I was confused. Every time I bounced a check, the banker forgave me. Over the years, I’ve seen him extend generous amounts of credit regardless of the ability to pay. So I went to speak to my financial adviser, the one who warned me about the dangers of greed and self-indulgence and the risks of storing my treasures here on earth.

“Teacher, of course it upsets me that some of my friends pass bad checks. But I’m trying to do what you taught me. Love my neighbor as myself. Judge not, lest I be judged. Turn the other cheek. It feels like God is telling me to reject my enemies, not to love them.”

“Child,” he said (yes, he still calls me that at my age), “you remind me of my disciple Peter. You mean well but sometimes you just don’t get it. You have in mind the ways of man but not of God.” He paused for a moment and as he did, I heard a rooster crow. He resumed, “These are difficult lessons for anyone to learn. Did I not tell you to be on guard against the yeast of the Pharisees and Sadducees?”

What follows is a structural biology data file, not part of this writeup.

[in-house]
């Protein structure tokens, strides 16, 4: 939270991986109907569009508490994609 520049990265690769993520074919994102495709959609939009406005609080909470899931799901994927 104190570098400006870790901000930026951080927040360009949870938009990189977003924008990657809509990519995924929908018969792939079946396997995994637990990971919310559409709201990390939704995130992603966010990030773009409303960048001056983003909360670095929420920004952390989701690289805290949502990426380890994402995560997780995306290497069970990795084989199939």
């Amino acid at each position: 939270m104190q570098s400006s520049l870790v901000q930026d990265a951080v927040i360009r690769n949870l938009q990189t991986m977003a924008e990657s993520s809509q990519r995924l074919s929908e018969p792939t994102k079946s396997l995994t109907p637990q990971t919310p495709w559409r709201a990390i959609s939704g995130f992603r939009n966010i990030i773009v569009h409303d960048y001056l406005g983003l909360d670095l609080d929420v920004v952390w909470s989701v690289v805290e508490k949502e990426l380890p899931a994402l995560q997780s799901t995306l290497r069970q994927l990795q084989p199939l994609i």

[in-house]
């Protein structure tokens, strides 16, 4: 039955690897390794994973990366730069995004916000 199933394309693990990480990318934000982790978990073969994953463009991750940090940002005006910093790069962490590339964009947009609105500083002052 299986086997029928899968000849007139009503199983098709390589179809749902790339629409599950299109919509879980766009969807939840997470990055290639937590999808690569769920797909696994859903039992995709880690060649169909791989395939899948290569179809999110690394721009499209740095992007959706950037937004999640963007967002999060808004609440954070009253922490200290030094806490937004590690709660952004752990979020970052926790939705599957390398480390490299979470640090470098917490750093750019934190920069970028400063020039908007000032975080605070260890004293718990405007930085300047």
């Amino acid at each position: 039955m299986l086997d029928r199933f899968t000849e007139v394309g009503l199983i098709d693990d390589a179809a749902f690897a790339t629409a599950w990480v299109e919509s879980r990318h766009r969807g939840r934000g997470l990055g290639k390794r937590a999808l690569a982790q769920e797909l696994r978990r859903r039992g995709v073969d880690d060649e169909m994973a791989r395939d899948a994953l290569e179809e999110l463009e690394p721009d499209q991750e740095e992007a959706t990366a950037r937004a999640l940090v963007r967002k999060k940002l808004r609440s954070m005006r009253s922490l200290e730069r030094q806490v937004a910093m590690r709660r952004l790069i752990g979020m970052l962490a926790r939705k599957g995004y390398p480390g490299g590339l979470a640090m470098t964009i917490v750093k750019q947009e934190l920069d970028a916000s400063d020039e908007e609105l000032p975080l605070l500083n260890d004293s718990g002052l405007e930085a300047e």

“Yes Lord, you did, though I’m not sure who is who these days. But you also said that the enemy sowed weeds among the wheat and we’re not supposed to pull them because we might destroy the wheat too. Let them both grow together until the harvest.”

“Child, you are able to see the beauty in weeds. This is good. But there are many kinds of weeds. Some are invasive. Some are toxic. Do you remember what happened that time you rode your bike in the grass?”

“Yes, there were burrs in the grass and I got a flat tire. Those burrs are sharp and they stick to everything. I’ve learned to avoid them.”

Quoting Proverbs 4:23, my teacher said, “Above all else, guard your heart, for everything you do flows from it.”